Presentation on theme: "Calais, Context & Community Missed Opportunities for Learning and a Proposed Redesign for Statues in Stanford’s Memorial Quad Dan Gilbert, EDUC 303X, Spring."— Presentation transcript:
Calais, Context & Community Missed Opportunities for Learning and a Proposed Redesign for Statues in Stanford’s Memorial Quad Dan Gilbert, EDUC 303X, Spring 2006 email@example.com
In the center of Stanford University’s Memorial Quad are 6 statues by French sculptor Auguste Rodin. Known as “The Burghers of Calais” they depict average citizens that sacrificed themselves to save others in French the city of Calais after a siege from English troops. While there are several signs that provide description, it was challenging for a group of Stanford graduate students to connect learning with the statues themselves. Data gathered from observations and interviews suggest that opportunities for greater learning exist. This poster project proposes a slight redesign of the context where these statues are exhibited to facilitate connections for learning for visitors to Stanford’s campus. This redesign is tied to specific learning theory and assessment suggestions. Abstract
650-723-2300 Observations & Interviews Students approached the statues in groups, active conversations, but once they arrived nearly all conversation stopped, just one student seemed to be asking questions of the others In a group debriefing, there was appreciation for the art, but after prompting, some confusion about the goals Nearly everyone that approached looked down to read the labels; Other groups of visitors beyond graduate students had similar interactions in the space One student said, “I hardly noticed anything because I was concentrating on taking good pictures” This experience was unique among graduate students but common among tourists visiting the same space. Capturing the experience for later is already happening, so it seems this is a good opportunity for reflection.
1.Signage in one language; many graduate students at Stanford speak English as a second language 2.No indication that this exhibit is part of collection or that more detailed information is available at the Cantor Arts Center 3.In this high traffic setting, missed opportunity to make big impact on how individuals consider art and role it has in higher education. Right now this is just a nice statue in a pretty place 4.No invitation to reflect on how viewing these statues connects with previous or future learning in art or in general 5.Nothing measured. Some possibilities include: behavior, learning outcomes, number of visitors, average length of stay, etc. Missed Opportunities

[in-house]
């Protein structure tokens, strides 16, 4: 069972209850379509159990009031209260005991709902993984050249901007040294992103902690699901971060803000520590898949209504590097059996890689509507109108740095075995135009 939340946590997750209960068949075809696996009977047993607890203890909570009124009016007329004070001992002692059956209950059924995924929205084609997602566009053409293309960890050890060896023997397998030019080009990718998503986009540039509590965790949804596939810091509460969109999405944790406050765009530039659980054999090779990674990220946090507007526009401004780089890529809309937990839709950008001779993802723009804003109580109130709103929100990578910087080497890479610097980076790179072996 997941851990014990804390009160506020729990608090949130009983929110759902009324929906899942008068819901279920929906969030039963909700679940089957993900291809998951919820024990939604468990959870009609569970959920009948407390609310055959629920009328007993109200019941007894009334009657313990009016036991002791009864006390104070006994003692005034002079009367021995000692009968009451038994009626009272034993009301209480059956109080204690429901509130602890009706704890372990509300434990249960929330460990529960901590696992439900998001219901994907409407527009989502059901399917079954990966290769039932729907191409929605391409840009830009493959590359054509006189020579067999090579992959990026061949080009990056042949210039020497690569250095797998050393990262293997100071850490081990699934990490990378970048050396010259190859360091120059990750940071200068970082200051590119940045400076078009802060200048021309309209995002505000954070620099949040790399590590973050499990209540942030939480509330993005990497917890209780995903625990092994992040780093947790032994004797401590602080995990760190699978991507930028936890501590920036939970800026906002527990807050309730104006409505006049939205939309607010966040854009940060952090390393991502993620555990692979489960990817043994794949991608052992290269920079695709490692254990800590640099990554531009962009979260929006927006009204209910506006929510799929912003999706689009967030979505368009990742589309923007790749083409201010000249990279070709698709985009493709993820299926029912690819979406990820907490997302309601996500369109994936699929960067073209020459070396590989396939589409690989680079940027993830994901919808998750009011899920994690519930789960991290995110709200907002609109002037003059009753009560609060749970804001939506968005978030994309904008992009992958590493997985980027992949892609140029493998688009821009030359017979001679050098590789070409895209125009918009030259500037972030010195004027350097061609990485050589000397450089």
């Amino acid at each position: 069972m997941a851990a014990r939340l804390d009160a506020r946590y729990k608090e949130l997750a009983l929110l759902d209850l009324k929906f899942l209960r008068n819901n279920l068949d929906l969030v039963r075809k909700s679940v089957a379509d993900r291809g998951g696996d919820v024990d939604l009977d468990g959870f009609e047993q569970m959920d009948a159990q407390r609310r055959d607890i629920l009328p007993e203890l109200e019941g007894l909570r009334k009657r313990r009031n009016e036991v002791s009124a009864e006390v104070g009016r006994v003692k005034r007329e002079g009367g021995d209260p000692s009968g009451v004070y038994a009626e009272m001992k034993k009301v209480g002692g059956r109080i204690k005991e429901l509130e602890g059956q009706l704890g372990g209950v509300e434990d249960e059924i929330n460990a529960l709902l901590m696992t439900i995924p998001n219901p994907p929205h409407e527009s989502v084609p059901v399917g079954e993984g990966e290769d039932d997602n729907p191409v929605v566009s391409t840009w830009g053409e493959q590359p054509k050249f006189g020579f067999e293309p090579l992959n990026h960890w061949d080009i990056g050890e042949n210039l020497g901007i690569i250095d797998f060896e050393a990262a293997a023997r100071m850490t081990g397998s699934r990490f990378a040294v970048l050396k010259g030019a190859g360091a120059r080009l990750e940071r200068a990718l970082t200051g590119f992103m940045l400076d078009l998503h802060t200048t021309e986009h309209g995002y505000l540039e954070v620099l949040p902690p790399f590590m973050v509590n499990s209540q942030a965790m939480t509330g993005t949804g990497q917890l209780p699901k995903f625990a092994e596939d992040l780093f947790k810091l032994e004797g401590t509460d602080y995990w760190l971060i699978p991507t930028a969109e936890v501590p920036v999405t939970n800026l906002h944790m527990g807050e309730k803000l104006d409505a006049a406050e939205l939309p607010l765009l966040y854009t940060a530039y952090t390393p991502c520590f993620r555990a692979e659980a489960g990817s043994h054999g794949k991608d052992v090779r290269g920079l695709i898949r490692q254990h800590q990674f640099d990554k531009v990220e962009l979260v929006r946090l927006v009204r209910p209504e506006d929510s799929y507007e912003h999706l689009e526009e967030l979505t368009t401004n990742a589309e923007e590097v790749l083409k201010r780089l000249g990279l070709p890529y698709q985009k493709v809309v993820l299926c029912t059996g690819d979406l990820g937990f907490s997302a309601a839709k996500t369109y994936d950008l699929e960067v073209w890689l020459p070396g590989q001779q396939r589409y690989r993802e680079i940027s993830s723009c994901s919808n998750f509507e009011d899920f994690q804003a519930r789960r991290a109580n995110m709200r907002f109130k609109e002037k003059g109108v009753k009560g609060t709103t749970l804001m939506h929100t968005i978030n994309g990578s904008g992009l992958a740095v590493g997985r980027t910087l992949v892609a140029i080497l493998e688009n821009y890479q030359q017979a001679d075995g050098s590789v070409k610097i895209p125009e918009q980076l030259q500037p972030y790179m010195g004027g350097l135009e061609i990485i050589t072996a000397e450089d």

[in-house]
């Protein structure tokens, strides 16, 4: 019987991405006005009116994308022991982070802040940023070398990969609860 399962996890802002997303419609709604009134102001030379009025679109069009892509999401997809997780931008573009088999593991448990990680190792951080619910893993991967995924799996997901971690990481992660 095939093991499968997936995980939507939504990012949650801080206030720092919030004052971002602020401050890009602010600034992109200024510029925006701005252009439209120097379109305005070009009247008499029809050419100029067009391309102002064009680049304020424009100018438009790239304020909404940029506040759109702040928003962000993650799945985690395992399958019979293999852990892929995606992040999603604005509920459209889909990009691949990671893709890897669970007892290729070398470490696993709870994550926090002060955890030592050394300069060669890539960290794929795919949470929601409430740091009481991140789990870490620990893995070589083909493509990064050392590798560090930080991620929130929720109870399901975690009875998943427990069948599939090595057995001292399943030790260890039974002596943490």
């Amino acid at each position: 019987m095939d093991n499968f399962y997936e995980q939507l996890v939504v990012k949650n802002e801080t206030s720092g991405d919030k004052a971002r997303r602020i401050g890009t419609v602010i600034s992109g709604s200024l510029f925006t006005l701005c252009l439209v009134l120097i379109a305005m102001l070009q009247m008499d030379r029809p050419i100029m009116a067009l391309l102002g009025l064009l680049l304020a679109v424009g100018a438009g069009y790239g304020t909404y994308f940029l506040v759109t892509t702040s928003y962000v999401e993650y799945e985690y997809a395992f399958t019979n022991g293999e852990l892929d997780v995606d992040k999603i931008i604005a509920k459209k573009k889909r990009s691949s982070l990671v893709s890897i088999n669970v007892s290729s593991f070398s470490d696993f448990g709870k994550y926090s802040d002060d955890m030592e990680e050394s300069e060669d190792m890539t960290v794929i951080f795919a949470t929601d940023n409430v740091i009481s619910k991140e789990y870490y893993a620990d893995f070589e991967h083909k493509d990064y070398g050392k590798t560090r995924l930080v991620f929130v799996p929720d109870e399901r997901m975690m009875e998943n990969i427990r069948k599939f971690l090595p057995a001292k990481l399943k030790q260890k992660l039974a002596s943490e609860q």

Redesign 650-723-5555 What is the role of sculpture at a university? Call 650-723-1111 and contribute your thoughts to the Stanford Arts Community ? Share & compare photos at rodin.stanford.edu LearningDesignAssessment - Develop materials that fit a variety of learners needs and previous experiences Leverage cell phones that users bring with them: create voice system with simple prompts to pick language and learning level Measure number and clustering of calls; a call means active choice to engage in learning: use observations for single specific assessment:* - Create opportunities to participate in communities of practice Invite visitors to share and compare photos at Cantor Center website; include related links Compare visitor motivation, engagement and reflection on website with visitor behaviors in museum. Are links followed? - Encourage reflection and metacognition Small sign to prompt reflection and contributions Do people show what they know? Do they indicate interest in future learning?
Acknowledgements Thanks to: Co Barry for her photographs Education 303X students for interviews and cooperation References: Bransford, J., and Schwartz, D. (1999). Rethinking Transfer: A Simple Proposal with Multiple Implications. Review of Research in Education. Pp. 61 – 100. Michalchik, V.S. (1997). The display of cultural knowledge in cultural transmission: Models of participation from the pacific island of Kosrae. In G. D. Spindler (ed.) Education and Cultural Process: Anthropological Approaches. Waveland Press, Inc. Prospect Heights, IL. Pp. 393 – 426. National Research Council (2001). Knowing What Students Know, National Academy Press. Washington, D.C. Lave, J., & Wenger, E. (1991). Situated learning: Legitimate peripheral participation. Cambridge University Press, Cambridge, United Kingdom. Chapters 1 & 4